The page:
With those nearly 300,000 processors involved, one important challenge was partitioning the data so it would use the whole Blue Gene system effectively. With the problems of both fluid flow and red blood cell movement layered on top of each other, Peters says, the team had to ensure that information about the momentum of red blood cells was coupled to momentum of fluid flow. “So you have two simulations going at two different length scales simultaneously, and [we’re] trying to keep those coupled and moving together.”
To link those effectively, the researchers chose the same partitioning method for the blood cells and fluid flow. Memory also presented a challenge, and the researchers tried several different file-processing schemes before finding one that worked.
Blood behaves as a non-Newtonian fluid, which accounts for its ability to flow through tiny capillaries without clogging them. Red blood cells are the component responsible for this type of fluid behavior, Kaxiras says. “You cannot capture that without accounting for red blood cells in the flow.”
Because red blood cells are just one of many components that comprise the complex mixture of blood, this simulation is just a first step in understanding the many factors that could contribute to endothelial shear stress and heart disease, Kaxiras says.
In further simulations, Peters and her colleagues will look at other factors that can contribute to a heart attack: white blood cells, motion within blood vessels and the complexities that arise when arterial geometry changes as blood pulses through.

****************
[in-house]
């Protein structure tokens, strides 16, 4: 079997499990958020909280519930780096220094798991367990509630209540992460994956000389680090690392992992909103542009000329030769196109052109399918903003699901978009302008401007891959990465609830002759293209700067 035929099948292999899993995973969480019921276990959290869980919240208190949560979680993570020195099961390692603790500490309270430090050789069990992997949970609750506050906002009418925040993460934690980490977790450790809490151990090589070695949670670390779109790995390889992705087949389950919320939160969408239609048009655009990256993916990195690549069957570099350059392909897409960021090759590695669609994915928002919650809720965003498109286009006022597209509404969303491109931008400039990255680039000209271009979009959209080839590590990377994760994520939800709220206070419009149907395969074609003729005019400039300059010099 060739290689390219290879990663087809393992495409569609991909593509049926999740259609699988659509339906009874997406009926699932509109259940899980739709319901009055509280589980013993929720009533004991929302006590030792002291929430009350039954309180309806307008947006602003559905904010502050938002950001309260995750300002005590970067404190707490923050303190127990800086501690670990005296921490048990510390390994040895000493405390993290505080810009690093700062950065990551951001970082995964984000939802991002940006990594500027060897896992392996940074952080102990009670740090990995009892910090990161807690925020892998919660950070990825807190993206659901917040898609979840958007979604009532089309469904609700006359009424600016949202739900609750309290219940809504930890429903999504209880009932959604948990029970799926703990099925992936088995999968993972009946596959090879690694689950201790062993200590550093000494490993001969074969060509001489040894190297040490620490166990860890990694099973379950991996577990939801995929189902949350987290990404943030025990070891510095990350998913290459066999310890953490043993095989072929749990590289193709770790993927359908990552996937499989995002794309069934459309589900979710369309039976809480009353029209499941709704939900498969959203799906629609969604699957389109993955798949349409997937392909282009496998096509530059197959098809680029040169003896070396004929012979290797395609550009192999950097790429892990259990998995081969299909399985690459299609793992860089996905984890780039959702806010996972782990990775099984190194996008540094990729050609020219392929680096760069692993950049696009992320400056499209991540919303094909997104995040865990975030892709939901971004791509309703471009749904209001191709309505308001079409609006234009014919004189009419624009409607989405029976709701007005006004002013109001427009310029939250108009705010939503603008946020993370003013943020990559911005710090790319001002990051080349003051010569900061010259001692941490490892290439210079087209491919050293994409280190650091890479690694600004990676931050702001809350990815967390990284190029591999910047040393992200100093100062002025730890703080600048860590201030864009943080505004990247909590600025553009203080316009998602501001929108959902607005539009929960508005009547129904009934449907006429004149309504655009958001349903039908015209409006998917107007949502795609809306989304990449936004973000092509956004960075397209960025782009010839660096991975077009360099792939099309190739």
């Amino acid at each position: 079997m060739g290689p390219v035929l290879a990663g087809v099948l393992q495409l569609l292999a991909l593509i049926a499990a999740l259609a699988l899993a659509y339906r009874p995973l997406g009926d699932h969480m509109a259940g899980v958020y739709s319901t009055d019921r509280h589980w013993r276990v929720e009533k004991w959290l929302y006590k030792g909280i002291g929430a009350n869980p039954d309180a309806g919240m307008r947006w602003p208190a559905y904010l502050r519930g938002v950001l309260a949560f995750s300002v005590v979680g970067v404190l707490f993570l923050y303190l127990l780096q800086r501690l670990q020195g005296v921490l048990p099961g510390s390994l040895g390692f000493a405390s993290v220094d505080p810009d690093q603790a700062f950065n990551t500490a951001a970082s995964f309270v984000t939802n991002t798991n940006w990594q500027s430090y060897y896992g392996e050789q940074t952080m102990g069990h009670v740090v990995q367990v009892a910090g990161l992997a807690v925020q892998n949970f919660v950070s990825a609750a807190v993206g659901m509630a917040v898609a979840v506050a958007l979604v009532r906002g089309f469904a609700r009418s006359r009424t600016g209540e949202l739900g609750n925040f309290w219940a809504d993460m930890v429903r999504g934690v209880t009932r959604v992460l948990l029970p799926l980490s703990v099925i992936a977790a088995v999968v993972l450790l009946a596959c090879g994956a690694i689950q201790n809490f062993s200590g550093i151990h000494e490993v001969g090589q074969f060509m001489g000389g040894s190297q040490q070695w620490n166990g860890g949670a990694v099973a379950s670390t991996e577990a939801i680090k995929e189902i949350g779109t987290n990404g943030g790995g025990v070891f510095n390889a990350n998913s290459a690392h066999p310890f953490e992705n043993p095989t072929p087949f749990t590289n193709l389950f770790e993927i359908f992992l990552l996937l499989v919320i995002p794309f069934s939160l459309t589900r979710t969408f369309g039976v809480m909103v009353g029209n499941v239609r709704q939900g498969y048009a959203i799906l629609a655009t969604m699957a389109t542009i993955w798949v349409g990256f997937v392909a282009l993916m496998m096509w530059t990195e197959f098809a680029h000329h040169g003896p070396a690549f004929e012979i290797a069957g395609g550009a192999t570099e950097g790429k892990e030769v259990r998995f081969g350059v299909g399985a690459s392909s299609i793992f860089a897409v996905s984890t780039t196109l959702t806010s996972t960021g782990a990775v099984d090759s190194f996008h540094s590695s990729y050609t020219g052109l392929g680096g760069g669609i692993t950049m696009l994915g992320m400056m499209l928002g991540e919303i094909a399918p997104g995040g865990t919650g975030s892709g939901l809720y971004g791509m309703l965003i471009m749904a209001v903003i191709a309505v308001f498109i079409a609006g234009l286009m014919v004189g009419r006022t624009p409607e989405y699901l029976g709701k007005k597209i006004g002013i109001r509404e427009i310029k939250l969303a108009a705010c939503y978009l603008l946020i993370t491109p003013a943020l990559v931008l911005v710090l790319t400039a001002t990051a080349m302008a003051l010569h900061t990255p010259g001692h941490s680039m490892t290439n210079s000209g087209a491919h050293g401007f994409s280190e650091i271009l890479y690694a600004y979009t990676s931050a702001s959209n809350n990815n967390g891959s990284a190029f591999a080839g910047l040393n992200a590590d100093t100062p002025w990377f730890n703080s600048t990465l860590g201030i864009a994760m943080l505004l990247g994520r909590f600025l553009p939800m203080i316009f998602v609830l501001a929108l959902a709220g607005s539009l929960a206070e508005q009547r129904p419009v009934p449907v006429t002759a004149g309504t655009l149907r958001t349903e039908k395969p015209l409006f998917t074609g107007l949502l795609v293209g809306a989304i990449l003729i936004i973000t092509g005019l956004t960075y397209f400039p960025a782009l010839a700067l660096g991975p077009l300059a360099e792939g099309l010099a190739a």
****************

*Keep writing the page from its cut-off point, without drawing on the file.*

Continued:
Once researchers can identify the most important components, Peters adds, it might be possible to scale this type of simulation down to a tool that a physician could use to diagnose individual patients.
Sarah Webb has been freelancing from the New York City area since 2004. She has covered chemistry and materials science for Science News and worked in-house at both Discover and Popular Science. She holds a Ph.D. in chemistry, an undergraduate degree in German and completed a Fulbright fellowship doing organic chemistry research in Germany. She is a member of the National Association of Science Writers, the American Society of Journalists and Authors, the Society of Environmental Journalists, the American Association for the Advancement of Science and is a past co-president of the Science Writers in New York (SWINY).
This article originally appeared on deixismagazine.org.